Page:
Former Vice President Al Gore was caught entering an SUV at the Sundance Film Festival where he debuted the sequel to his 2006 environmental catastrophe film “An Inconvenient Truth.”
An undercover source for the website Climate Depot caught Gore on camera exiting a building in snowy Park City, Utah and entering a Chevy Suburban LT Saturday — the video was posted online Sunday.
Gore’s chauffeured SUV could be a “flew fuel” vehicle, meaning its engine can use multiple types of fuel, like ethanol. But even then, ethanol’s carbon footprint isn’t much better than gasoline’s when the entire production process is taken into account. Methanol
Climate Depot’s source asked Gore about his prediction at Sundance in 2006 the “a true planetary emergency” in the next decade due to global warming. Gore’s first “Inconvenient” film warned that carbon dioxide emissions from fossil fuels, including driving SUVs, were causing catastrophic global warming.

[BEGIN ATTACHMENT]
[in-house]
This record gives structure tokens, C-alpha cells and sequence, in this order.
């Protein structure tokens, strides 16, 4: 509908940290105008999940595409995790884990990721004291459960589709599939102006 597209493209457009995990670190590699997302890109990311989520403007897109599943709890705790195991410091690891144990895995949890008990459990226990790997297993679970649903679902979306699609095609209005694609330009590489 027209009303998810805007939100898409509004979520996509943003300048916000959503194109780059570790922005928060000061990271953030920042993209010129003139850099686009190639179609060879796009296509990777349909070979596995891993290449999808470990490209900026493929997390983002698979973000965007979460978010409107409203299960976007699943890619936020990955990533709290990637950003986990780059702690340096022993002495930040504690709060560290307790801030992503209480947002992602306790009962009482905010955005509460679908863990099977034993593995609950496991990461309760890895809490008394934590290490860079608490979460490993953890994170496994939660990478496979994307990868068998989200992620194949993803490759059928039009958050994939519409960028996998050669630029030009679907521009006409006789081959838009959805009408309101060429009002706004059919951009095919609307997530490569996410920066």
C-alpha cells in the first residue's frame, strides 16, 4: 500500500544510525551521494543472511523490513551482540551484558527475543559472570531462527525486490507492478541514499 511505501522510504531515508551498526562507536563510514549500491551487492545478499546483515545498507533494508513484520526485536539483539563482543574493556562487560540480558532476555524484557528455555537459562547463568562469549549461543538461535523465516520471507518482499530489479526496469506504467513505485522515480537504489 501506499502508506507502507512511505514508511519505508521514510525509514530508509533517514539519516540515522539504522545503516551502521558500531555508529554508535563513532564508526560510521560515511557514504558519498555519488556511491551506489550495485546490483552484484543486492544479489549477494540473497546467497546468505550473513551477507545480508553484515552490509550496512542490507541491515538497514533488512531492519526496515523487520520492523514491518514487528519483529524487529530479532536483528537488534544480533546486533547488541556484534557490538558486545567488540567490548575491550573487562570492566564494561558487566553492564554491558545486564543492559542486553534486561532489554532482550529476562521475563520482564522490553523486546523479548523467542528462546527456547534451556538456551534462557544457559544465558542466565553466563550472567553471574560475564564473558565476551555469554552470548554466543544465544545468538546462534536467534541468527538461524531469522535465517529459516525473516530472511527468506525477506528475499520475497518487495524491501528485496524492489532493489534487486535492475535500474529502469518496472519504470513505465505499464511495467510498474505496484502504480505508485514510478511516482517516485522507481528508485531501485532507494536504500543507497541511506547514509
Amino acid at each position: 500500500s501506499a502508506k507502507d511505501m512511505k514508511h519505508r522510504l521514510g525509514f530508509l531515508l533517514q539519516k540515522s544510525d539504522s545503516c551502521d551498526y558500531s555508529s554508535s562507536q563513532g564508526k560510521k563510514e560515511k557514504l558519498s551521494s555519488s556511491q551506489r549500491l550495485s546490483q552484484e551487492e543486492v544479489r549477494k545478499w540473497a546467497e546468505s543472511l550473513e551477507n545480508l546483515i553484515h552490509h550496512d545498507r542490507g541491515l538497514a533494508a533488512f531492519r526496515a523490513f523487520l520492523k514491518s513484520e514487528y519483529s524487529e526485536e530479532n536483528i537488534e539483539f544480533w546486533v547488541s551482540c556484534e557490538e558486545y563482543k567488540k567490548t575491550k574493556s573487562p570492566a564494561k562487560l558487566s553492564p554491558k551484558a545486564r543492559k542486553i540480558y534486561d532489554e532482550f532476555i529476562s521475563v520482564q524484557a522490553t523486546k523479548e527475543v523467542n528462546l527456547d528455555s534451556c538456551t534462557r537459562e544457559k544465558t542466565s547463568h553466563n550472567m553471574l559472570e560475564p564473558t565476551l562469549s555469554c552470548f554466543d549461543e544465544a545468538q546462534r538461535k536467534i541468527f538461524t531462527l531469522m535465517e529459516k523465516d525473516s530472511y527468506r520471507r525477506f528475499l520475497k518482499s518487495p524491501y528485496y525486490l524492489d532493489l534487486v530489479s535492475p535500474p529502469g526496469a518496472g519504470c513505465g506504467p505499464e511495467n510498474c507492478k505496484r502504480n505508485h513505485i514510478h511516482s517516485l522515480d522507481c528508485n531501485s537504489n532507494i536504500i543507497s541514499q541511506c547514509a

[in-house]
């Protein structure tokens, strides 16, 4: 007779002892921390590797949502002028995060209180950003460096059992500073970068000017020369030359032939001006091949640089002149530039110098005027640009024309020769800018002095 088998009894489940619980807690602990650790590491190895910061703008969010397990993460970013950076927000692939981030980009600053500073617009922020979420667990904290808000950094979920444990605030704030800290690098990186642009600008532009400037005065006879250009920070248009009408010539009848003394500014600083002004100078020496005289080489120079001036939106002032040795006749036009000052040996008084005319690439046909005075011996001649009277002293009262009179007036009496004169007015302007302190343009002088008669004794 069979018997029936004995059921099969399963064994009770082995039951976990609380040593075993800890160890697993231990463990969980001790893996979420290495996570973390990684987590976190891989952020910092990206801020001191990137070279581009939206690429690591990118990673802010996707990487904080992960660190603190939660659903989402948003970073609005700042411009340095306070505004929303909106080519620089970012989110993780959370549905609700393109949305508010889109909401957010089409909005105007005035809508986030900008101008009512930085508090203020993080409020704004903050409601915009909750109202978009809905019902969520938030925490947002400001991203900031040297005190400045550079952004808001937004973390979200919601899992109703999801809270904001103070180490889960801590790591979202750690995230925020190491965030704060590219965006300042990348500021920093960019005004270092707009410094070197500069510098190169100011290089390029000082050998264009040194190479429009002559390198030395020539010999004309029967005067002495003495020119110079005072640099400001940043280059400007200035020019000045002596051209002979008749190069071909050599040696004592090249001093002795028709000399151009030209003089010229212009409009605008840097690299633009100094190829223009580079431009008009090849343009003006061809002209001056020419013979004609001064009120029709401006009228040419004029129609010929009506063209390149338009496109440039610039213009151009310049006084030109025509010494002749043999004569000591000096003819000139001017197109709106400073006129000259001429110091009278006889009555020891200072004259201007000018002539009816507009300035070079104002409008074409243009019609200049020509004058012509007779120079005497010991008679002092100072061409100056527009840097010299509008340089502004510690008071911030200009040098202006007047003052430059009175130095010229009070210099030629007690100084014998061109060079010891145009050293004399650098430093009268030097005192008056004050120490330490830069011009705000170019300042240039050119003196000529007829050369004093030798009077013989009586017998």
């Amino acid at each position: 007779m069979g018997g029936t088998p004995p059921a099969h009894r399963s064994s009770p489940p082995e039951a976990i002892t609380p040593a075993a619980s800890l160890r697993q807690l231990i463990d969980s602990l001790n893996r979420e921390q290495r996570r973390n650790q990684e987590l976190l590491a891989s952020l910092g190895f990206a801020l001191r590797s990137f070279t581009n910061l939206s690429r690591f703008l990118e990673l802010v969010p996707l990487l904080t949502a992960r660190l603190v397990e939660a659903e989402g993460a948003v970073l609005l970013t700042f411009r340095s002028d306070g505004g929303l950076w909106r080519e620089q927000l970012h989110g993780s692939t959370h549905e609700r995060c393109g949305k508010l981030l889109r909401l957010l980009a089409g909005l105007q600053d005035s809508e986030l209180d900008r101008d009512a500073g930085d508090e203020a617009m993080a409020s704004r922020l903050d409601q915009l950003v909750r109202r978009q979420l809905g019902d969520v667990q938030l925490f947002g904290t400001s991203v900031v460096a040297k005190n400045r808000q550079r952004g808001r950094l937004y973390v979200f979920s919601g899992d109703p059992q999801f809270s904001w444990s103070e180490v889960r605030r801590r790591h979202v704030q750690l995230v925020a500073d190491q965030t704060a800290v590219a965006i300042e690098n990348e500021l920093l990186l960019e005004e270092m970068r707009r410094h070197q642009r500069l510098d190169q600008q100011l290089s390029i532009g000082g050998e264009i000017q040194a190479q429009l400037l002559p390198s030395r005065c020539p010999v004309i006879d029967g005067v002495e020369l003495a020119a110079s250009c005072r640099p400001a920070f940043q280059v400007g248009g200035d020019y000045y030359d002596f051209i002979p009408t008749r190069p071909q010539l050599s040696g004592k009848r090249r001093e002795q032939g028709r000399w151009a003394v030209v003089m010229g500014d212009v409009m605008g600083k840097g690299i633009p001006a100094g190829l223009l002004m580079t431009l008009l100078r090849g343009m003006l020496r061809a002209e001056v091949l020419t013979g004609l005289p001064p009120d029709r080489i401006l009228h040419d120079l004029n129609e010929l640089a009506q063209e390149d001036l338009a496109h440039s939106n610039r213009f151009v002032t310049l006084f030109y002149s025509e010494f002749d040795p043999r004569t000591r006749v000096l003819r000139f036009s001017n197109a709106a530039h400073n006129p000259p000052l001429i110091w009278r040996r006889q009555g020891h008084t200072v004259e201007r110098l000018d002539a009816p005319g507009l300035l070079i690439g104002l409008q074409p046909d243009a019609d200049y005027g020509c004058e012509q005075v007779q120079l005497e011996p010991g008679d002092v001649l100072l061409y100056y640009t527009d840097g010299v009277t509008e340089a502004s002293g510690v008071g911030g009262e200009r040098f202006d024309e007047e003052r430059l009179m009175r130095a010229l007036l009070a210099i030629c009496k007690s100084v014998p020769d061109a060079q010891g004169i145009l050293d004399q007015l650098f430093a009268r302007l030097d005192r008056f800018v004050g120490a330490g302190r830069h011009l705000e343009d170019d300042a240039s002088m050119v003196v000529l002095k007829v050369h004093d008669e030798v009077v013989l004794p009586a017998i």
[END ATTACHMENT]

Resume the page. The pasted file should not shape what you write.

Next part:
The source asked Gore what she should tell her friends about his failed prediction.
Gore recently debuted his long-awaited film “An Inconvenient Sequel” at Sundance. But critics tore into the film.
Vox’s Alissa Wilkinson wrote that watching the film was like viewing “a PBS special about Al Gore, in which he reminisces about the highs and lows of his political career.”
Wilkinson noted Gore’s film “was obviously hastily modified after Trump’s win in November” — most political pundits expected former Secretary of State Hillary Clinton to win. No doubt, Gore sold his new movie as more optimistic than his first one.
But with Trump’s win, the “film grimly forces viewers to remember that Trump has always dismissed the idea of climate change wholesale,” Wilkinson wrote.
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